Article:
Martha shares her secrets.
Photography: Jonny Valiant1 of 7
Building and maintaining a wardrobe takes time and effort, and clothing is a major investment for all of us. I am a very careful shopper, and I try to buy well-made clothing that is stylish but classic—clothing that will be wearable for a long time. I think I have developed and practice methods that will help keep my wardrobe beautiful without massive cleaning bills. (Dry cleaning and professional laundry bills can certainly impair one’s clothing budget, and overcleaning is not good for fabrics or for the longevity of your clothing!)
I am often at public appearances, and I need well-pressed, properly fitting clothing that looks appropriate for the occasion. I do not have a fulltime stylist or wardrobe mistress, so I am very particular about home care for my clothing. Careful washing for cottons, linens, and even wool and cashmere sweaters is essential. Drying clothes on a rack, towel, or clothesline instead of throwing everything in the dryer will keep fabrics from aging prematurely. Spot cleaning small stains or smudges on clothes will lessen trips to the dry cleaner. And steaming suits, dresses, and slacks, after wearing, will keep them ready for a trip, a meeting, or a dinner date. What’s more, if your clothes are maintained in a careful way, you can dress, pack, or change much more quickly, efficiently, and cheaply. I am most pleased that I have kept fine clothes looking almost unworn for years. And it is such a good feeling when I put on something from seven or 10 years ago and get compliments like, “When did you get that fabulous jacket? And where?” I love being able to say, “Oh, years ago!”
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Establish a great clotheskeeping routine and see how a little extra care can go a long way toward helping your wardrobe stay in excellent condition.
Use a steamer to refresh your clothes and release wrinkles. The steam plumps up fibers rather than flattening them, so it’s gentler than ironing. (To remove tough wrinkles or get a crisp crease, you still need to iron.) It’s also faster, can be used on virtually any fabric, and will limit trips to the dry cleaner, which is particularly hard on clothes. Here’s what I do with garments—especially structured ones, like this blazer—at the end of the day:
1. Remove Lint
Use an adhesive roller to pick up any lint or pet hair.
Dab with a barely damp cloth to remove any visible dirt.
Run a steamer along the garment in an up-and-down motion.
Photography: Jonny Valiant4 of 7
Sorting and Prepping
Don’t skip this step—it’s important to wash like things together to prevent damage and get clothes their cleanest. Sorting properly means you can use the best cycle for each particular garment.
Beyond Lights and Darks
Most people sort into these two categories, which is certainly good and necessary. But further sorting is even better. Separate heavy fabrics, like denim (which can be very abrasive), from more delicate ones, and very dirty clothes from lightly soiled pieces. Wash towels and sheets on their own.
Before You Wash
Zip zippers, tie drawstrings, and empty pockets. Treat any stains. If clothes need mending, do it before washing them. If you’re not hand-washing delicates, put them in a mesh bag. And check new items for colorfastness: Dampen a discreet spot, then blot it with a white cloth to see if dye bleeds. If it does, wash the item on its own until color stops running (include an old white sock in the wash to check).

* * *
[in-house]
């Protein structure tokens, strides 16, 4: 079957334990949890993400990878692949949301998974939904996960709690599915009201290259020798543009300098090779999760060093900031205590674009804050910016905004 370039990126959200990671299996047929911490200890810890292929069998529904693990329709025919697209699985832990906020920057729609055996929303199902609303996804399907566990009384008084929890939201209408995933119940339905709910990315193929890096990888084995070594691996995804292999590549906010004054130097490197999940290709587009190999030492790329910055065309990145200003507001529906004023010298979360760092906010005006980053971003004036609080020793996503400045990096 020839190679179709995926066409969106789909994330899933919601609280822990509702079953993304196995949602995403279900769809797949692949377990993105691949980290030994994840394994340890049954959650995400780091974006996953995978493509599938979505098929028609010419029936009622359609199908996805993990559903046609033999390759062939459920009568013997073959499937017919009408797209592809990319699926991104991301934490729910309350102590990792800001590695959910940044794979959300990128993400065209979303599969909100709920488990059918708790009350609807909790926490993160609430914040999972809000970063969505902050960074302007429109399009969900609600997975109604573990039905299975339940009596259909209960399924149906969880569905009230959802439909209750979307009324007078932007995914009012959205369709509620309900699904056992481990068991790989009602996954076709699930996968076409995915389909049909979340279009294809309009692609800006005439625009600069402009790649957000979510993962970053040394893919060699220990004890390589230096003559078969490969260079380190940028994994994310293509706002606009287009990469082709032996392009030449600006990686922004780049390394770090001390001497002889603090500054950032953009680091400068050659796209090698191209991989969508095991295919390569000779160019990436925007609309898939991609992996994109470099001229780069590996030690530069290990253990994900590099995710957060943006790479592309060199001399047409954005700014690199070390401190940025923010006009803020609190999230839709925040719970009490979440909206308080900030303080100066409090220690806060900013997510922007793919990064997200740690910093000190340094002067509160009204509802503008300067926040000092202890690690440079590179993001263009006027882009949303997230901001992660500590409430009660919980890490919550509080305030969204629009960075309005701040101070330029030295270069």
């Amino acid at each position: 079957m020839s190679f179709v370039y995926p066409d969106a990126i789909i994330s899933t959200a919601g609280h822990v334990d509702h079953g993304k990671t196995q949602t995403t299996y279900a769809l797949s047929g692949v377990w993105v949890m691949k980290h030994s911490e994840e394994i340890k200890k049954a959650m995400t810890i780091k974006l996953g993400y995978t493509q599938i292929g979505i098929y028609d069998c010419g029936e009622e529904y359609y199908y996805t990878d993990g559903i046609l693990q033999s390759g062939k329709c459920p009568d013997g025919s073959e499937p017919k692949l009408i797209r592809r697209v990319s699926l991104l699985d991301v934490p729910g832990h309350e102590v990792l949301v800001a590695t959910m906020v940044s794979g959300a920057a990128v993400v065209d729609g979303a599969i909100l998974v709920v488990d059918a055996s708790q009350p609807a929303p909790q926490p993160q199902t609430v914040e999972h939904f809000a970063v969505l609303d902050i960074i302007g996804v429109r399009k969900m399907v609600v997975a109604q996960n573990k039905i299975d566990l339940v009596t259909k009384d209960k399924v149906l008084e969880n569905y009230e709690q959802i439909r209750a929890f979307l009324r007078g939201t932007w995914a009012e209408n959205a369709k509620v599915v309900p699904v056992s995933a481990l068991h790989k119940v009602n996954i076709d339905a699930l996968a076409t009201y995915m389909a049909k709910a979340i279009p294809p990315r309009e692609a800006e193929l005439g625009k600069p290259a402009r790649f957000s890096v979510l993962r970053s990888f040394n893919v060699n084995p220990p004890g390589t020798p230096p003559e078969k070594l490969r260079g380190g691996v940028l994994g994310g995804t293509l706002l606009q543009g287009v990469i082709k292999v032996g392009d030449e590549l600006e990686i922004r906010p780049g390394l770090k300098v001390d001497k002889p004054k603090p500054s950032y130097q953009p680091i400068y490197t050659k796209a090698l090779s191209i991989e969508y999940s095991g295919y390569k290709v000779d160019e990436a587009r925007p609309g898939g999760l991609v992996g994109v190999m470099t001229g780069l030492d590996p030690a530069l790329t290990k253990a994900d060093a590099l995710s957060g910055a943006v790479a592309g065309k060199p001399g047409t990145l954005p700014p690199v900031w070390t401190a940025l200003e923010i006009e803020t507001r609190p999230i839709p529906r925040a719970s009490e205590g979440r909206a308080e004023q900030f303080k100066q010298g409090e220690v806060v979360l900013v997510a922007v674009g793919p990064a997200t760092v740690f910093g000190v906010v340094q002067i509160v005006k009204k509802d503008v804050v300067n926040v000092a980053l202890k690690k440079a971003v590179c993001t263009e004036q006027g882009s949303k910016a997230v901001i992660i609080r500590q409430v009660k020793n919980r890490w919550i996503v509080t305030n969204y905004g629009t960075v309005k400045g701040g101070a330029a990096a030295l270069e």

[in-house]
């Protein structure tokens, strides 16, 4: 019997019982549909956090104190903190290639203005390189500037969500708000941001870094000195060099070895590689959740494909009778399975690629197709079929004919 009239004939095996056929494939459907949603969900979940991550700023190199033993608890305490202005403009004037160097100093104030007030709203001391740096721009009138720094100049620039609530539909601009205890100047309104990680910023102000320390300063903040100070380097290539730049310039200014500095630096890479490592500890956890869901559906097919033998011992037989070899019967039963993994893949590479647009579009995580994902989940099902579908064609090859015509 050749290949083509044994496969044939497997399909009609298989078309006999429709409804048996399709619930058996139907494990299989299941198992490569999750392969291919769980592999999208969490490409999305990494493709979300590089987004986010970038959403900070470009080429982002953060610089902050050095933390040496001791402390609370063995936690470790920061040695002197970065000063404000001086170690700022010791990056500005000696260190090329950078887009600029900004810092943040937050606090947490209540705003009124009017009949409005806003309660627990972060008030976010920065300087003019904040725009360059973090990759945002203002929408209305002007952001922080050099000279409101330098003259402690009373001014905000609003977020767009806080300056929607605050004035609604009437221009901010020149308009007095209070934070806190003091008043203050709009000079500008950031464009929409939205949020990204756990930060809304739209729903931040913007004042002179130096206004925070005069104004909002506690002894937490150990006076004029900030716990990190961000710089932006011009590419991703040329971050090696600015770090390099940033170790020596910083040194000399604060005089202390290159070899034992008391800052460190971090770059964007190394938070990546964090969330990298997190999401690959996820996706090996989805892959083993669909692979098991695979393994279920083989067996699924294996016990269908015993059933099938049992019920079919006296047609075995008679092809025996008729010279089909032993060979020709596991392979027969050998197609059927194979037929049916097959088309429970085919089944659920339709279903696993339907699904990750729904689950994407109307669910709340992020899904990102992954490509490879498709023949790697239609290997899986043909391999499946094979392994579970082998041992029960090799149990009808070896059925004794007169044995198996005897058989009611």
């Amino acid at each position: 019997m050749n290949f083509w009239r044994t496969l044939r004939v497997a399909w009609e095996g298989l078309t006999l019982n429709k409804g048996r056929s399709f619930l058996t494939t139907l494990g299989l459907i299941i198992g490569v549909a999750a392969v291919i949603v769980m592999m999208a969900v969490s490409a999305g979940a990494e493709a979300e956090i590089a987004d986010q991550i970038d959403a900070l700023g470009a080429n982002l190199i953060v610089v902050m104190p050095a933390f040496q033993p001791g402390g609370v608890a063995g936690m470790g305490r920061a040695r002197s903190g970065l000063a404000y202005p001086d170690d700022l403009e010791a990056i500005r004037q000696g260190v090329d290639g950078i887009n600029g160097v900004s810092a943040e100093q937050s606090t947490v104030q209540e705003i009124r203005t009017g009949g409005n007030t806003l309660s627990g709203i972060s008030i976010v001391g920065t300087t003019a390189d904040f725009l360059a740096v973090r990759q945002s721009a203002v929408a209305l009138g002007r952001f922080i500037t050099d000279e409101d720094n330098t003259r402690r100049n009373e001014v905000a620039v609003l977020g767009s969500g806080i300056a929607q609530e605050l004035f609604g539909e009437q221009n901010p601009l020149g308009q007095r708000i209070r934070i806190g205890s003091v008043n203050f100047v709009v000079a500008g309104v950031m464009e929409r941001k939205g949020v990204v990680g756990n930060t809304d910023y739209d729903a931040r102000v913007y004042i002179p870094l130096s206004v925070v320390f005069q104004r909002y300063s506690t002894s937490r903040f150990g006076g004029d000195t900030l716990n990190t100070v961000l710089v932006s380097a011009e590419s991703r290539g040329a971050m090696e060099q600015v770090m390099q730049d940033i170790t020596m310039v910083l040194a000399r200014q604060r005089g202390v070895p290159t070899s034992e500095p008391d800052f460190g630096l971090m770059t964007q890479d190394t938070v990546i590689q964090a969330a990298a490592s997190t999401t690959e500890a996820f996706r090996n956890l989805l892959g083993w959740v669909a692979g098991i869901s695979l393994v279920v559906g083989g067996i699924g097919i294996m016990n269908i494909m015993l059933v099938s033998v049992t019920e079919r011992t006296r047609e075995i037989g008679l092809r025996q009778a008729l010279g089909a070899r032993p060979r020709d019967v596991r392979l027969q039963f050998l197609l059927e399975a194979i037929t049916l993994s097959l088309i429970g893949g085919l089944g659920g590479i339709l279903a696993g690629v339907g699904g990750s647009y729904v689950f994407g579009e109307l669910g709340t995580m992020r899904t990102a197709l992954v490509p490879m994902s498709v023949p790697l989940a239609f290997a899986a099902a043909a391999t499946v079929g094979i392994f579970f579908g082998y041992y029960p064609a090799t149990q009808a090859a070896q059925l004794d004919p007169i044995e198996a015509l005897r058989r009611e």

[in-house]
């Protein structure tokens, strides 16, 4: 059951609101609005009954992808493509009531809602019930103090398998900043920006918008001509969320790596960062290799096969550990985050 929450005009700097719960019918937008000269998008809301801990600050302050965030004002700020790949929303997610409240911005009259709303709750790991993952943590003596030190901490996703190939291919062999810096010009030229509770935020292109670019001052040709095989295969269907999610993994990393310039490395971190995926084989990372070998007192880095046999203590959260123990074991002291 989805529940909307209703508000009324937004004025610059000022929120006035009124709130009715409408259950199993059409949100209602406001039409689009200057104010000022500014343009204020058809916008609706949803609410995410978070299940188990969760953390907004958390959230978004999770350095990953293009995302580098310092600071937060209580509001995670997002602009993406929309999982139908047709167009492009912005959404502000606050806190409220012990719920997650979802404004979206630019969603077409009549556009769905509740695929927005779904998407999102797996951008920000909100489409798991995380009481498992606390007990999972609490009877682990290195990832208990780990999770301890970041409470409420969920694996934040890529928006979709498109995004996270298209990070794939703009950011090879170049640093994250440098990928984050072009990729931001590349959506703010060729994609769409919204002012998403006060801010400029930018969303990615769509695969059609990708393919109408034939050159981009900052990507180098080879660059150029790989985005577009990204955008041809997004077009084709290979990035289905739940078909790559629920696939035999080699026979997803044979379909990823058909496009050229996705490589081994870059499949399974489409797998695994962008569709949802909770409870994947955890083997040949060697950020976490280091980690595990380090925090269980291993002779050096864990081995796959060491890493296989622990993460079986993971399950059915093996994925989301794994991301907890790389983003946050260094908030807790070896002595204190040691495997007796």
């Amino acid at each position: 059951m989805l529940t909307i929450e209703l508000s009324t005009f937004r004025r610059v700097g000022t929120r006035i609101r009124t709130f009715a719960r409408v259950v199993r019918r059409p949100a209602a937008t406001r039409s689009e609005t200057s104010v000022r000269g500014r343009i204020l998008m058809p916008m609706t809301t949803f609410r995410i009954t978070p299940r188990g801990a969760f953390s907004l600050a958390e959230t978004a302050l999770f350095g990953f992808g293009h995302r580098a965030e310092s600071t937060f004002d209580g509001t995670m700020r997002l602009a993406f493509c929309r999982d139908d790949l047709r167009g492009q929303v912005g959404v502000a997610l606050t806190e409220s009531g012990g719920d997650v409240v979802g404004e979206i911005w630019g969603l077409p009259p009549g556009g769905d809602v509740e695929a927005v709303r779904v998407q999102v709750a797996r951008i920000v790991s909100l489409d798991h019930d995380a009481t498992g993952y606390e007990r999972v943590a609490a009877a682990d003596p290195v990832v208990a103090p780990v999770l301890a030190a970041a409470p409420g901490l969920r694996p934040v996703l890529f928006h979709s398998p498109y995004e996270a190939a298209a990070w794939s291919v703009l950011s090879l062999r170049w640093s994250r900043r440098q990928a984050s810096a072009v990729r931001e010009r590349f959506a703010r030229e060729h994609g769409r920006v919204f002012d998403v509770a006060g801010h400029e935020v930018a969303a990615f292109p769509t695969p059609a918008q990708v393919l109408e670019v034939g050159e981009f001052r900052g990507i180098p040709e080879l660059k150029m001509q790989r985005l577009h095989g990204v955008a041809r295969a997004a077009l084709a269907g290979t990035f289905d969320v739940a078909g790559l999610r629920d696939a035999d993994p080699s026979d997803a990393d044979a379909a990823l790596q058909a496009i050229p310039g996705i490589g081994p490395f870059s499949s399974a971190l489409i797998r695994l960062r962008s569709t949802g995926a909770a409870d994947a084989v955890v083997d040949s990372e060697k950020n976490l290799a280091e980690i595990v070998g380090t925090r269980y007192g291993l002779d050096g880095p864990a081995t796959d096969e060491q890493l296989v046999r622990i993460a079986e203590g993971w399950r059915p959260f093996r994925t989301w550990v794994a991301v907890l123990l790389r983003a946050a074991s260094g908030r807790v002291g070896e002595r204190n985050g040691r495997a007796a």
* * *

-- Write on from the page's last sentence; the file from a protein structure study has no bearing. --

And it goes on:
Photography: Jonny Valiant5 of 7
Use the gentlest cycle and coolest temperature that will get your clothes clean. (A short cycle may be fine for most items, though gardening gear or children’s play clothes, for example, may require a prewash or “heavy-duty” cycle.)
Don’t overload the washing machine or add more detergent than the packaging calls for in an effort to get clothes cleaner—it may not rinse out thoroughly. I like Persil detergent, and I wash my white towels and linens in hot water, but everything else is done in warm or cold. Always check stains when clothes come out of the washer; if they’re not gone, treat them and wash again.
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Photography: Jonny Valiant6 of 7
I air-dry almost everything—it’s easier on my clothes and saves energy too. It is especially important for delicate items and those that stretch, such as my yoga clothes, to help them keep their shape. If you do tumble-dry your clothes, do not overload the dryer or overdry the fabrics. Take the clothes out when they are just barely damp, and fold or hang them right away to prevent wrinkles.
Hanging white clothes outside in the sun can help keep them bright. However, dark items are best hung up to dry indoors, to keep the colors from fading.
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Don’t crowd garments in a closet. Clothing needs room; it should be uncompressed, with space for air circulation. That’s why I don’t use those skinny hangers that are reputed to fit two or three times as many garments in a closet. If clothes have been to the dry cleaner, I remove the plastic bags (but I keep a few on hand to slip over clothes when I travel—a great trick for preventing wrinkles in a suitcase).
I try not to hang sweaters (except for my “jacket sweaters,” which I keep on wooden hangers with foam nonslip covers). I never iron them but do steam them as needed. After they’re hand-washed, sweaters are blocked and dried on a flat surface atop a terry-cloth towel. Good wool or cashmere scarves are cared for the same way. Folded on shelves, sweaters and scarves stay fresh and ready to wear.
I am very finicky about how I hang my clothes. Coats need broad wooden hangers to keep shoulders aligned and prevent misshapen garments. Silk blouses, cotton shirts, and vests need smaller but still well-shaped hangers to keep shoulders shapely and bodies of garments unwrinkled. Pants and jeans are best on hangers fitted with clips.